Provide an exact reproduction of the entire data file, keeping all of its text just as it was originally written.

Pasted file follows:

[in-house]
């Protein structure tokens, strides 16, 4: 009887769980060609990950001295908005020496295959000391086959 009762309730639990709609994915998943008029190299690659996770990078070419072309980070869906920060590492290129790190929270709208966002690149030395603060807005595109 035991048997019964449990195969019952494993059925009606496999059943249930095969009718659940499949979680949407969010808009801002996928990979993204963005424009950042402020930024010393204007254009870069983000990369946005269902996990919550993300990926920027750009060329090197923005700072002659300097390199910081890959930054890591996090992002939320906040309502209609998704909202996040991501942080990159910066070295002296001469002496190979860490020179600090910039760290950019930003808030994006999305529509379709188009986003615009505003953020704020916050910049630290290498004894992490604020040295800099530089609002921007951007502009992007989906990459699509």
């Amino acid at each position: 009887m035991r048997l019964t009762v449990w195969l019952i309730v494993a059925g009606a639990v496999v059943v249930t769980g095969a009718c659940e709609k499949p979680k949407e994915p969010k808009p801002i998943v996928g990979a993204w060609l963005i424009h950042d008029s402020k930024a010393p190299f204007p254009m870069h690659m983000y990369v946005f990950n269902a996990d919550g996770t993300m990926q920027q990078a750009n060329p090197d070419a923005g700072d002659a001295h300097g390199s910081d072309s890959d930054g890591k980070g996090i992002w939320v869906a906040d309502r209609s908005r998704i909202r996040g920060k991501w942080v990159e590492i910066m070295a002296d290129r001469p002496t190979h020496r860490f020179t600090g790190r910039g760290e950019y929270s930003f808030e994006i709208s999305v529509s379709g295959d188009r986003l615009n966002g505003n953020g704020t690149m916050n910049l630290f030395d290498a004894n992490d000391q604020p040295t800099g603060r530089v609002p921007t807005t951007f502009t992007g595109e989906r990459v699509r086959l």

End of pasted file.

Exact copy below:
[in-house]
């Protein structure tokens, strides 16, 4: 009887769980060609990950001295908005020496295959000391086959 009762309730639990709609994915998943008029190299690659996770990078070419072309980070869906920060590492290129790190929270709208966002690149030395603060807005595109 035991048997019964449990195969019952494993059925009606496999059943249930095969009718659940499949979680949407969010808009801002996928990979993204963005424009950042402020930024010393204007254009870069983000990369946005269902996990919550993300990926920027750009060329090197923005700072002659300097390199910081890959930054890591996090992002939320906040309502209609998704909202996040991501942080990159910066070295002296001469002496190979860490020179600090910039760290950019930003808030994006999305529509379709188009986003615009505003953020704020916050910049630290290498004894992490604020040295800099530089609002921007951007502009992007989906990459699509």
């Amino acid at each position: 009887m035991r048997l019964t009762v449990w195969l019952i309730v494993a059925g009606a639990v496999v059943v249930t769980g095969a009718c659940e709609k499949p979680k949407e994915p969010k808009p801002i998943v996928g990979a993204w060609l963005i424009h950042d008029s402020k930024a010393p190299f204007p254009m870069h690659m983000y990369v946005f990950n269902a996990d919550g996770t993300m990926q920027q990078a750009n060329p090197d070419a923005g700072d002659a001295h300097g390199s910081d072309s890959d930054g890591k980070g996090i992002w939320v869906a906040d309502r209609s908005r998704i909202r996040g920060k991501w942080v990159e590492i910066m070295a002296d290129r001469p002496t190979h020496r860490f020179t600090g790190r910039g760290e950019y929270s930003f808030e994006i709208s999305v529509s379709g295959d188009r986003l615009n966002g505003n953020g704020t690149m916050n910049l630290f030395d290498a004894n992490d000391q604020p040295t800099g603060r530089v609002p921007t807005t951007f502009t992007g595109e989906r990459v699509r086959l």